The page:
Following its overwhelmingly successful San Diego-area debut in 2017, the Breeders’ Cup World Championships return to Del Mar, one of the world’s most iconic racing venues - Where the...
Through all the ups and downs that skateboarding has experienced over the last 70 years, San Diego has been a lifeline that allowed the sport to continue progressing, becoming a global phenomenon and finding its place among traditional sports like football and baseball.
Although there are stories of roller skate wheels being added to wooden boards as early as the 1920s, skateboarding as we think of it today began in the late 1940s or early 1950s when surfers in California were looking for something to do when the waves were flat.
Skateboarding quickly became the rage throughout Southern California and spread across the nation. In 1964, San Diego’s surfboard pioneers Larry Gordon and Floyd Smith (co-founders of Gordon & Smith Surfboards) used their manufacturing experience to develop a revolutionary new skateboard process that combined Bo-Tuff (a fiberglass-reinforced epoxy) with a maple wood core. Known as the Fibreflex skateboard, it was the first laminated board created for the skate market.
After a significant decline in popularity in the late 1960s, the introduction of urethane wheels and other innovations in the early 1970s brought about a renewed interest in the sport and a search for more challenging places to ride. For a few years in the early 1970s, an empty Escondido Reservoir became the hot place to skate in Southern California, and its terrain influenced the design of future skate parks.
Skateboarding’s widespread comeback was hastened in 1975 when Del Mar hosted one of the largest skateboarding competitions since the 1960s. The Del Mar National Championships, a 2-day competition with up to 500 competitors, introduced the world to a new way to ride by the Zephyr team from LA, which included Tony Alva, Jay Adams and Stacy Peralta. The team had developed their style in empty swimming pools during heavy drought years in California. Instead of riding in the smooth, gliding style of longboard surfers, they brought an aggressive, attacking nature to their skating, similar to the style revolution that happened when short boards were introduced to surfing. Known as the Z boys, they were featured in the 2005 film Lords of Dogtown.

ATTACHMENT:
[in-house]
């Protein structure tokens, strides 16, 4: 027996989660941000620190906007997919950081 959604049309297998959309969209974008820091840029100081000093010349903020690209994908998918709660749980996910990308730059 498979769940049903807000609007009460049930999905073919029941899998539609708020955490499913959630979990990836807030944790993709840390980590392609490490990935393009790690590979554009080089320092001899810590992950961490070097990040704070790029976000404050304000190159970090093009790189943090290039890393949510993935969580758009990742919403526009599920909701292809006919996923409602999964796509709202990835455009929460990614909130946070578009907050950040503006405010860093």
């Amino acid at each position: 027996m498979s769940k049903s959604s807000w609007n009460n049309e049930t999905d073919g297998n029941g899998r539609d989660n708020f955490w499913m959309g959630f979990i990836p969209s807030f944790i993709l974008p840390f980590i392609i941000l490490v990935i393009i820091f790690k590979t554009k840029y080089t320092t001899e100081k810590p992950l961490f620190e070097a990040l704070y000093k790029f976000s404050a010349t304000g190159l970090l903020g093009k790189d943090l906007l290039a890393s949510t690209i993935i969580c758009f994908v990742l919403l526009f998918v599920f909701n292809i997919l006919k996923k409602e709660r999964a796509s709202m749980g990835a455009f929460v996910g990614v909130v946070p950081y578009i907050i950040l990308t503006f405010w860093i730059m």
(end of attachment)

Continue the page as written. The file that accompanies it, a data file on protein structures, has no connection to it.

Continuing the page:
That same year, a La Costa housing tract became the most popular local skate spot in history. With a years-long delay in construction, the already-completed streets and sidewalks became a mecca for skaters from all over Southern California.
In May 1976, the Carlsbad Skatepark opened to the public. It was one of the first two skate parks in the world, both of which opened that month.
As interest in skateboarding again ebbed and high insurance costs forced the closure of most skate parks by the early 1980s, the Del Mar Ranch Skate Park became a focal point of California skateboarding, attracting a contingent of hardcore skateboarders from around the world.
Today, there are more than 35 formal skate parks throughout San Diego County, and you will see skateboarders, young and old, wherever you go. What began as a way to kill time when the surf was down is alive and thriving, and has now become an iconic Southern California tradition.
Skateboarding legend Tony Hawk was born in Carlsbad, raised in San Diego and is now an Encinitas resident. At the age of 16, Hawk was considered the best competitive skateboarder in the world. During the 1997 X Games, he landed four 540s in a row, a feat that is widely recognized as one of the greatest runs of all time. By 1998, Tony Hawk had won the National Skateboard Association world championship for twelve consecutive years and invented more than fifty tricks. In 1999, he cemented his legendary status by completing the first-ever frontside 900, two-and-a-half mid-air revolutions. Following in his father’s footsteps, in 2013 on his 21st birthday, Riley Hawk turned pro and won Skateborder’s Amateur of the Year award.
Although Shaun White is best known for his snowboarding prowess, he is also a skateboarder. Mentored by Tony Hawk, whom he met at a San Diego skate park when he was 9, White turned pro in skateboarding at the age of 17. His skateboarding achievements include first place at the Dew Action Sports Tour’s Right Guard Open, Action Sports Tour Champion and winner of five Winter X Games metals. He is the only skater to land the frontside heelflip 540 body varial.
In 1964, San Diegan Patti McGee set the female speed record at 47 mph. As the first Woman’s National Skateboard Champion in 1965, she was featured on the cover of Life and Skateboarder magazines, and became the first woman inducted into the Skateboarding Hall of Fame.
Hosting more than 45 of the world’s best Action Sports athletes, the annual Clash at Clairemont is Southern California’s premier action sports fundraising celebration, uniting the biggest names in skateboarding and BMX to crush cancer and support the YMCA.
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